Open Access

Could high-concentration rifampicin kill rifampicin-resistant M. tuberculosis? Rifampicin MIC test in rifampicin-resistant isolates from patients with osteoarticular tuberculosis

Journal of Orthopaedic Surgery and Research20149:124

https://doi.org/10.1186/s13018-014-0124-1

Received: 12 August 2014

Accepted: 20 November 2014

Published: 3 December 2014

Abstract

Purpose

Several studies have shown that the intralesional concentration of rifampicin in osteoarticular tuberculosis is typically at a subtherapeutic level. Sustained or controlled release by novel drug delivery systems has been investigated to maintain an effective rifampicin concentration, but the local administration of rifampicin remains controversial. Additionally, it is still unclear whether high-dose rifampicin could kill rifampicin-resistant Mycobacterium tuberculosis. The aim of this study was to assess the in vitro killing effect of high-concentration rifampicin on rifampicin-resistant M. tuberculosis isolated from patients with osteoarticular tuberculosis.

Methods

A set of 18 rifampicin-resistant M. tuberculosis isolates by the BACT/MGIT 960 system from patients with osteoarticular tuberculosis was collected for further study. The detection of rpoB gene mutations was performed using non-fluorescent, low-density DNA microarrays to determine the resistant mechanism. Following secondary culture, susceptibility to gradient concentrations of rifampicin (2 to 256 μg/ml) was tested; these concentrations are attainable for prolonged periods of local chemotherapy. The relationship between microbial killing by high-dose rifampicin and rpoB gene mutations was analyzed.

Results

Mutations in the rifampicin resistance-determining region (RRDR) of the rpoB gene were identified in 17 isolates (94.4%); one strain exhibited no mutations in this region. The most prevalent mutation sites were in codons 531 (55.56%), 516 (16.67%), 526 (11.11%), and 513 (11.11%). Isolates with mutations in the rpoB gene were highly resistant to rifampicin, 11 of which had minimal inhibitory concentrations (MICs) exceeding 256 μg/ml (not determined). The MICs for the remaining seven resistant isolates were between 32 and 256 μg/ml. Particularly in less rifampicin-resistant M. tuberculosis strains, growth was inhibited at high concentrations.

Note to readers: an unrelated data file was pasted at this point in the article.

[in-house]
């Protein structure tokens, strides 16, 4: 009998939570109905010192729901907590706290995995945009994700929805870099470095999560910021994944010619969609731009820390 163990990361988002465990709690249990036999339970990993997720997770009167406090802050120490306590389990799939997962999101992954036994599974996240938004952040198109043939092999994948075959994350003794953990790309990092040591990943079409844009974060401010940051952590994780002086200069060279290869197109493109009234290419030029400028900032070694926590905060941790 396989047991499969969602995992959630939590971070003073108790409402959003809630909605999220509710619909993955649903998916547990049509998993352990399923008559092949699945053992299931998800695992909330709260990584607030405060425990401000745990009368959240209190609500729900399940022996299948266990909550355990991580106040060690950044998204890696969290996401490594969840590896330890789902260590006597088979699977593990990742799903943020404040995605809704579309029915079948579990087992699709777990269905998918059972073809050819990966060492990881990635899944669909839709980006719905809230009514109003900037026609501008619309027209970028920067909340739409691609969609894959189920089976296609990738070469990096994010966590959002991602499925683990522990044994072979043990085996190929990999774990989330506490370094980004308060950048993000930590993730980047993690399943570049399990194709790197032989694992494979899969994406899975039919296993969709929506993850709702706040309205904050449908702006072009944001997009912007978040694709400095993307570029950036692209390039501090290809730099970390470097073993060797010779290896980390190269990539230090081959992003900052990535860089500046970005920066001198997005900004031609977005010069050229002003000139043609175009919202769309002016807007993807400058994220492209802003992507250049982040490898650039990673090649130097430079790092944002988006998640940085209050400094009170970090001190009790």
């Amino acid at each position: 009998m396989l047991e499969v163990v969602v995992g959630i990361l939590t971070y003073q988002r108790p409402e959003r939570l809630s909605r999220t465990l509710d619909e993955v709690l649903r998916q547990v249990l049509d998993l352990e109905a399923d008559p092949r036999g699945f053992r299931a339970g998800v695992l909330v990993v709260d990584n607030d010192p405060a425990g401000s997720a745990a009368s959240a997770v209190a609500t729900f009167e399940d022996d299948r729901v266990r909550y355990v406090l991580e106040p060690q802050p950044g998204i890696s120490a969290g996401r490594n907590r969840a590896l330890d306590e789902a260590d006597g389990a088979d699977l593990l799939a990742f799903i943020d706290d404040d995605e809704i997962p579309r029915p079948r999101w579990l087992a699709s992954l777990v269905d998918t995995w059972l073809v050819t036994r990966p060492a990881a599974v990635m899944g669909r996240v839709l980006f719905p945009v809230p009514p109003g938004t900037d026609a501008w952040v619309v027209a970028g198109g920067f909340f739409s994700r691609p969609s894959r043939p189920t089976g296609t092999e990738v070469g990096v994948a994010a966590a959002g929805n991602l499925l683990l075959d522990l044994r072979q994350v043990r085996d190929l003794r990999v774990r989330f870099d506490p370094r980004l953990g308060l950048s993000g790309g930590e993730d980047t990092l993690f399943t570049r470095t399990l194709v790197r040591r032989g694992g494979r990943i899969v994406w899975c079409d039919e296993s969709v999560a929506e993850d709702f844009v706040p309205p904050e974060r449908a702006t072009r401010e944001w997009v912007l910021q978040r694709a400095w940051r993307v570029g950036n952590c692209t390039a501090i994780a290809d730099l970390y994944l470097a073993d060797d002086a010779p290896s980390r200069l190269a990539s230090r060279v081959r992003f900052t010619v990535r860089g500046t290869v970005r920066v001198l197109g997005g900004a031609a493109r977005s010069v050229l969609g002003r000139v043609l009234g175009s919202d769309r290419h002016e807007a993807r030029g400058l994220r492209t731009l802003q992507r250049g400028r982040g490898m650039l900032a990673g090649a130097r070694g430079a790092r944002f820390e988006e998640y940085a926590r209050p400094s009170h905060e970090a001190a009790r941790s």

Conclusion

Increasing the rifampicin concentration may optimize this drug’s antituberculous effect, even against some rifampicin-resistant isolates, if systemic and local toxic effects can be minimized.

Keywords

Rifampicin Drug resistance Osteoarticular tuberculosis rpoB gene

Introduction

One-third of the world’s population is infected with Mycobacterium tuberculosis. There were almost 9 million new cases in 2011 and 1.4 million tuberculosis (TB) deaths, with China accounting for nearly 17% of the worldwide TB burden, second only to India in the number of TB patients [1]. Extra-pulmonary TB was usually non-contagious, and it did not attract much public attention. Unfortunately, the incidence of osteoarticular tuberculosis has risen concurrently with that of pulmonary tuberculosis. Osteoarticular tuberculosis condition requires more attention, especially considering the large number of affected people and its resultant disability and mortality [2]. Additionally, multidrug-resistant tuberculosis (MDR-TB) is on the rise worldwide, posing a significant threat to the world’s population.

Since rifampicin was introduced as an antituberculous agent in 1963, it has been the cornerstone of drug regimens for the treatment of tuberculosis. Studies have demonstrated variable bioavailability and low plasma concentrations of rifampicin [3], as well as intralesional concentrations of rifampicin and pyrazinamide in osteoarticular tuberculosis at mostly subtherapeutic levels [4]. Therefore, rifampicin has been associated with clinical failure and drug resistance.